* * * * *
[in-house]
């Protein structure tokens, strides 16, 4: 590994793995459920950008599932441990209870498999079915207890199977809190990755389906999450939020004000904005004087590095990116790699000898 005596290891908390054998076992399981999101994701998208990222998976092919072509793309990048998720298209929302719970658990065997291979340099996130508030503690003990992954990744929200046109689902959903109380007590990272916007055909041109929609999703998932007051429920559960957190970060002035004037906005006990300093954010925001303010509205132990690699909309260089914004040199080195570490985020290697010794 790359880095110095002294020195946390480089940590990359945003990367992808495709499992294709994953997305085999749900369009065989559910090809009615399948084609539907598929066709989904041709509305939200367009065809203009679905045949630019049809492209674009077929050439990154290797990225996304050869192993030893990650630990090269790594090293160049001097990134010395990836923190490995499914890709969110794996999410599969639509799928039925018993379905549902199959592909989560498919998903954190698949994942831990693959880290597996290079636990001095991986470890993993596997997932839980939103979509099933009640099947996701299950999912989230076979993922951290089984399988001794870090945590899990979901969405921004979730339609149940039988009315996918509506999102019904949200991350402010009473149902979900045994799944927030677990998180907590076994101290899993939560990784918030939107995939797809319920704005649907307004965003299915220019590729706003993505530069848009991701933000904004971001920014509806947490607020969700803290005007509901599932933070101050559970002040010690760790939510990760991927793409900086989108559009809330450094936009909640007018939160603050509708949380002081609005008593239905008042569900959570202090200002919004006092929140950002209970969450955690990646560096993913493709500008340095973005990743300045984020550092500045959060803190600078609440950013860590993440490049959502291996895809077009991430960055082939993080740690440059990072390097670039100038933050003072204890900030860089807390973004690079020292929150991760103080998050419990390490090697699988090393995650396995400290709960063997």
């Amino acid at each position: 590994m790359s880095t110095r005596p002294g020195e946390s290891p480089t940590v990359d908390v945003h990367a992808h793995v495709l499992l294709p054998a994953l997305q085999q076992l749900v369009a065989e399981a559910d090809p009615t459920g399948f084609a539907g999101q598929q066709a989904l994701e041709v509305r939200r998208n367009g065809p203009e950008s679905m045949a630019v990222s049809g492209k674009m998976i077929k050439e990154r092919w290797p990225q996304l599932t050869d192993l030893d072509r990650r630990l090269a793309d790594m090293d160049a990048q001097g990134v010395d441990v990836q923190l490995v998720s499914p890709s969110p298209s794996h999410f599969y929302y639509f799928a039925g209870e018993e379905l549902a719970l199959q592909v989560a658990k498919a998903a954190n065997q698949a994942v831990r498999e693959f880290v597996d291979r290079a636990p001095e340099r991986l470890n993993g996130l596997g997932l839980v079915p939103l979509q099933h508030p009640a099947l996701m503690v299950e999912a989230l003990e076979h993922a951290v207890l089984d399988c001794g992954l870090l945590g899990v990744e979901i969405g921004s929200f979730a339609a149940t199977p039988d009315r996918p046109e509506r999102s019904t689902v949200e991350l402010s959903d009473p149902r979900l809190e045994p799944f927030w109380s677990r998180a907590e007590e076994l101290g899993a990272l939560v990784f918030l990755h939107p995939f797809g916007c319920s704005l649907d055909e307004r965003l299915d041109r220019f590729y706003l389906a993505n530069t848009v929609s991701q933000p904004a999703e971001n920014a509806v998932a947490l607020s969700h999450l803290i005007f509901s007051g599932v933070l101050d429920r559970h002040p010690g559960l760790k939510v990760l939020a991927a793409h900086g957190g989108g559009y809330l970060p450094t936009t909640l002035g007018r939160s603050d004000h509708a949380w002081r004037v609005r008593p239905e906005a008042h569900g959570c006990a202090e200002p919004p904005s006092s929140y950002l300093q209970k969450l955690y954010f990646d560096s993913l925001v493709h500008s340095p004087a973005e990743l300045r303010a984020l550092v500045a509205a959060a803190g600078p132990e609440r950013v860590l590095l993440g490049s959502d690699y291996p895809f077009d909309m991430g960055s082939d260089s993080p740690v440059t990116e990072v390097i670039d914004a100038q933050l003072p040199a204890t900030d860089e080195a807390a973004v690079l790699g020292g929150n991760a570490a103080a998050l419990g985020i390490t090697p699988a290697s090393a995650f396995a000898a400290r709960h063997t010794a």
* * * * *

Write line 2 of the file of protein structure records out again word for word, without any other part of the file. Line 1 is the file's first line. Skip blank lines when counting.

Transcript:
């Protein structure tokens, strides 16, 4: 590994793995459920950008599932441990209870498999079915207890199977809190990755389906999450939020004000904005004087590095990116790699000898 005596290891908390054998076992399981999101994701998208990222998976092919072509793309990048998720298209929302719970658990065997291979340099996130508030503690003990992954990744929200046109689902959903109380007590990272916007055909041109929609999703998932007051429920559960957190970060002035004037906005006990300093954010925001303010509205132990690699909309260089914004040199080195570490985020290697010794 790359880095110095002294020195946390480089940590990359945003990367992808495709499992294709994953997305085999749900369009065989559910090809009615399948084609539907598929066709989904041709509305939200367009065809203009679905045949630019049809492209674009077929050439990154290797990225996304050869192993030893990650630990090269790594090293160049001097990134010395990836923190490995499914890709969110794996999410599969639509799928039925018993379905549902199959592909989560498919998903954190698949994942831990693959880290597996290079636990001095991986470890993993596997997932839980939103979509099933009640099947996701299950999912989230076979993922951290089984399988001794870090945590899990979901969405921004979730339609149940039988009315996918509506999102019904949200991350402010009473149902979900045994799944927030677990998180907590076994101290899993939560990784918030939107995939797809319920704005649907307004965003299915220019590729706003993505530069848009991701933000904004971001920014509806947490607020969700803290005007509901599932933070101050559970002040010690760790939510990760991927793409900086989108559009809330450094936009909640007018939160603050509708949380002081609005008593239905008042569900959570202090200002919004006092929140950002209970969450955690990646560096993913493709500008340095973005990743300045984020550092500045959060803190600078609440950013860590993440490049959502291996895809077009991430960055082939993080740690440059990072390097670039100038933050003072204890900030860089807390973004690079020292929150991760103080998050419990390490090697699988090393995650396995400290709960063997």